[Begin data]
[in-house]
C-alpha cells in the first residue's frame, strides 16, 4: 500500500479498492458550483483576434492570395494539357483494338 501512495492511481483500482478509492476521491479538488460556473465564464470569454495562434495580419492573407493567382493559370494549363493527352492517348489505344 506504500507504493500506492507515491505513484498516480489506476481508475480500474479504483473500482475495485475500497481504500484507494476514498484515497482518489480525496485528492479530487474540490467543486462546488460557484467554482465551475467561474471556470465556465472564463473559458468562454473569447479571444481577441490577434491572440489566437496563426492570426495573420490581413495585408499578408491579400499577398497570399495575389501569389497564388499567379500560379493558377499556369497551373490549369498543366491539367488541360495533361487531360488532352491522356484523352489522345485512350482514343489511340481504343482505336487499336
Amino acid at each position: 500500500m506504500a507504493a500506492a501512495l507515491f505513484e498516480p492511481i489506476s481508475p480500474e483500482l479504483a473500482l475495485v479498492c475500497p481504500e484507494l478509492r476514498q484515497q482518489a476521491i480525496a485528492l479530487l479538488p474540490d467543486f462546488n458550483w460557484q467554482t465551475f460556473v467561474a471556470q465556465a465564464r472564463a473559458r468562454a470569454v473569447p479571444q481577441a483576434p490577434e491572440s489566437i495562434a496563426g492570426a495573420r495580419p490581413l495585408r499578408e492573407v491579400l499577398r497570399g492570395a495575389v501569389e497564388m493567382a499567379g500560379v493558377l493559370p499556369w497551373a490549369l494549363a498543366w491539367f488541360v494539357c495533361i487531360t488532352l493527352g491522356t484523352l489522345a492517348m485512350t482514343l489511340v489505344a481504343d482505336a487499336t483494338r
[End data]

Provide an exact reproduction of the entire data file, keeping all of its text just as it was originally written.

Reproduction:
[in-house]
C-alpha cells in the first residue's frame, strides 16, 4: 500500500479498492458550483483576434492570395494539357483494338 501512495492511481483500482478509492476521491479538488460556473465564464470569454495562434495580419492573407493567382493559370494549363493527352492517348489505344 506504500507504493500506492507515491505513484498516480489506476481508475480500474479504483473500482475495485475500497481504500484507494476514498484515497482518489480525496485528492479530487474540490467543486462546488460557484467554482465551475467561474471556470465556465472564463473559458468562454473569447479571444481577441490577434491572440489566437496563426492570426495573420490581413495585408499578408491579400499577398497570399495575389501569389497564388499567379500560379493558377499556369497551373490549369498543366491539367488541360495533361487531360488532352491522356484523352489522345485512350482514343489511340481504343482505336487499336
Amino acid at each position: 500500500m506504500a507504493a500506492a501512495l507515491f505513484e498516480p492511481i489506476s481508475p480500474e483500482l479504483a473500482l475495485v479498492c475500497p481504500e484507494l478509492r476514498q484515497q482518489a476521491i480525496a485528492l479530487l479538488p474540490d467543486f462546488n458550483w460557484q467554482t465551475f460556473v467561474a471556470q465556465a465564464r472564463a473559458r468562454a470569454v473569447p479571444q481577441a483576434p490577434e491572440s489566437i495562434a496563426g492570426a495573420r495580419p490581413l495585408r499578408e492573407v491579400l499577398r497570399g492570395a495575389v501569389e497564388m493567382a499567379g500560379v493558377l493559370p499556369w497551373a490549369l494549363a498543366w491539367f488541360v494539357c495533361i487531360t488532352l493527352g491522356t484523352l489522345a492517348m485512350t482514343l489511340v489505344a481504343d482505336a487499336t483494338r